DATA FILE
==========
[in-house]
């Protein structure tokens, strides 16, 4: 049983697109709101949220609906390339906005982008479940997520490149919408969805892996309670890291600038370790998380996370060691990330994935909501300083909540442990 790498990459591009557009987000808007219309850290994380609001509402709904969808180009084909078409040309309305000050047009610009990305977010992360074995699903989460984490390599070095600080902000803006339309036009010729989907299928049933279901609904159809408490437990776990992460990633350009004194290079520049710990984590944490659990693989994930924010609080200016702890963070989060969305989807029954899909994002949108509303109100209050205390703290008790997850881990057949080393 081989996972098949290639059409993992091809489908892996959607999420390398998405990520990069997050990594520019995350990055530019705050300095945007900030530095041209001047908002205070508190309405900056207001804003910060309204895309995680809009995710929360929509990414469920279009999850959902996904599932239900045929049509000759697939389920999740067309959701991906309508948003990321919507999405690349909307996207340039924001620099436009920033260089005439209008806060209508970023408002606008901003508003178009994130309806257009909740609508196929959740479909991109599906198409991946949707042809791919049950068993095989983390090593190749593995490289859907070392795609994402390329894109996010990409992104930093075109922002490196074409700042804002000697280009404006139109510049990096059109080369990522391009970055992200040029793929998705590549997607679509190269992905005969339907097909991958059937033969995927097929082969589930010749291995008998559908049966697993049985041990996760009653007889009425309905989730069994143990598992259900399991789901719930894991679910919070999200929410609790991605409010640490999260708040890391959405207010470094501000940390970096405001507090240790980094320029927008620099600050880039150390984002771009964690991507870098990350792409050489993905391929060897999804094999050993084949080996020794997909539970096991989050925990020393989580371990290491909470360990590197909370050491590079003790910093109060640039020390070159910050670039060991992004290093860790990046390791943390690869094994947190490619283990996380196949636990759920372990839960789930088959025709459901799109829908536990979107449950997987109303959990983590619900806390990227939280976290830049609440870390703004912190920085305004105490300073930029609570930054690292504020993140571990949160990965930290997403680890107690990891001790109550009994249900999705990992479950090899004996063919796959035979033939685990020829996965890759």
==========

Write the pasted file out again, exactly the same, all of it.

[in-house]
């Protein structure tokens, strides 16, 4: 049983697109709101949220609906390339906005982008479940997520490149919408969805892996309670890291600038370790998380996370060691990330994935909501300083909540442990 790498990459591009557009987000808007219309850290994380609001509402709904969808180009084909078409040309309305000050047009610009990305977010992360074995699903989460984490390599070095600080902000803006339309036009010729989907299928049933279901609904159809408490437990776990992460990633350009004194290079520049710990984590944490659990693989994930924010609080200016702890963070989060969305989807029954899909994002949108509303109100209050205390703290008790997850881990057949080393 081989996972098949290639059409993992091809489908892996959607999420390398998405990520990069997050990594520019995350990055530019705050300095945007900030530095041209001047908002205070508190309405900056207001804003910060309204895309995680809009995710929360929509990414469920279009999850959902996904599932239900045929049509000759697939389920999740067309959701991906309508948003990321919507999405690349909307996207340039924001620099436009920033260089005439209008806060209508970023408002606008901003508003178009994130309806257009909740609508196929959740479909991109599906198409991946949707042809791919049950068993095989983390090593190749593995490289859907070392795609994402390329894109996010990409992104930093075109922002490196074409700042804002000697280009404006139109510049990096059109080369990522391009970055992200040029793929998705590549997607679509190269992905005969339907097909991958059937033969995927097929082969589930010749291995008998559908049966697993049985041990996760009653007889009425309905989730069994143990598992259900399991789901719930894991679910919070999200929410609790991605409010640490999260708040890391959405207010470094501000940390970096405001507090240790980094320029927008620099600050880039150390984002771009964690991507870098990350792409050489993905391929060897999804094999050993084949080996020794997909539970096991989050925990020393989580371990290491909470360990590197909370050491590079003790910093109060640039020390070159910050670039060991992004290093860790990046390791943390690869094994947190490619283990996380196949636990759920372990839960789930088959025709459901799109829908536990979107449950997987109303959990983590619900806390990227939280976290830049609440870390703004912190920085305004105490300073930029609570930054690292504020993140571990949160990965930290997403680890107690990891001790109550009994249900999705990992479950090899004996063919796959035979033939685990020829996965890759």